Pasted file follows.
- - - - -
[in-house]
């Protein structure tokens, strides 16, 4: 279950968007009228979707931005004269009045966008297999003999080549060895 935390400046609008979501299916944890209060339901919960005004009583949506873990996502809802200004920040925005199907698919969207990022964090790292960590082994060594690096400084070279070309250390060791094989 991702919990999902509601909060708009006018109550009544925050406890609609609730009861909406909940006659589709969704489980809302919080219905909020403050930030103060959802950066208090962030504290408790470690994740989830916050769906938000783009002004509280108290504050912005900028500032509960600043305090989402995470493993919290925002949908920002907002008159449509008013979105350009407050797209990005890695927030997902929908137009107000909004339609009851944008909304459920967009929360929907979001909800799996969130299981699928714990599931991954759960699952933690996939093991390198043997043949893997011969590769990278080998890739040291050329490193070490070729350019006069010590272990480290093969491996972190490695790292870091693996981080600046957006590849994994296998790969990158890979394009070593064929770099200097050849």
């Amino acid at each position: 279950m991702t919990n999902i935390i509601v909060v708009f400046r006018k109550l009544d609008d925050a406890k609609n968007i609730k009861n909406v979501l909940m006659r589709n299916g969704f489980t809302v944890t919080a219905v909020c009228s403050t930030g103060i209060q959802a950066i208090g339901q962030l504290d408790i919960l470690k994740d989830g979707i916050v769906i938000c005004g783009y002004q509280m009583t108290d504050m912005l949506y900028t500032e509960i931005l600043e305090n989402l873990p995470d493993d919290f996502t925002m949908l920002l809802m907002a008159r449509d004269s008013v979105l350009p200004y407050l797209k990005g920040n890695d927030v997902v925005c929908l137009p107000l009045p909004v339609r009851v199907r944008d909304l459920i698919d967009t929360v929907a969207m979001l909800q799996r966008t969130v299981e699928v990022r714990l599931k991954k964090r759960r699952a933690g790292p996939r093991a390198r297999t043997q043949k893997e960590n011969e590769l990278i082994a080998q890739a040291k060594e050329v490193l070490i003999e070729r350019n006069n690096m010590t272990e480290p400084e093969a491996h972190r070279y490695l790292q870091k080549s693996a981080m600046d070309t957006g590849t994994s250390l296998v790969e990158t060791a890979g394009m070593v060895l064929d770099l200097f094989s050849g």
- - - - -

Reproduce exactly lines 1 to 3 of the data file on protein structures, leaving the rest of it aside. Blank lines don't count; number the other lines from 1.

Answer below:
[in-house]
């Protein structure tokens, strides 16, 4: 279950968007009228979707931005004269009045966008297999003999080549060895 935390400046609008979501299916944890209060339901919960005004009583949506873990996502809802200004920040925005199907698919969207990022964090790292960590082994060594690096400084070279070309250390060791094989 991702919990999902509601909060708009006018109550009544925050406890609609609730009861909406909940006659589709969704489980809302919080219905909020403050930030103060959802950066208090962030504290408790470690994740989830916050769906938000783009002004509280108290504050912005900028500032509960600043305090989402995470493993919290925002949908920002907002008159449509008013979105350009407050797209990005890695927030997902929908137009107000909004339609009851944008909304459920967009929360929907979001909800799996969130299981699928714990599931991954759960699952933690996939093991390198043997043949893997011969590769990278080998890739040291050329490193070490070729350019006069010590272990480290093969491996972190490695790292870091693996981080600046957006590849994994296998790969990158890979394009070593064929770099200097050849």
């Amino acid at each position: 279950m991702t919990n999902i935390i509601v909060v708009f400046r006018k109550l009544d609008d925050a406890k609609n968007i609730k009861n909406v979501l909940m006659r589709n299916g969704f489980t809302v944890t919080a219905v909020c009228s403050t930030g103060i209060q959802a950066i208090g339901q962030l504290d408790i919960l470690k994740d989830g979707i916050v769906i938000c005004g783009y002004q509280m009583t108290d504050m912005l949506y900028t500032e509960i931005l600043e305090n989402l873990p995470d493993d919290f996502t925002m949908l920002l809802m907002a008159r449509d004269s008013v979105l350009p200004y407050l797209k990005g920040n890695d927030v997902v925005c929908l137009p107000l009045p909004v339609r009851v199907r944008d909304l459920i698919d967009t929360v929907a969207m979001l909800q799996r966008t969130v299981e699928v990022r714990l599931k991954k964090r759960r699952a933690g790292p996939r093991a390198r297999t043997q043949k893997e960590n011969e590769l990278i082994a080998q890739a040291k060594e050329v490193l070490i003999e070729r350019n006069n690096m010590t272990e480290p400084e093969a491996h972190r070279y490695l790292q870091k080549s693996a981080m600046d070309t957006g590849t994994s250390l296998v790969e990158t060791a890979g394009m070593v060895l064929d770099l200097f094989s050849g």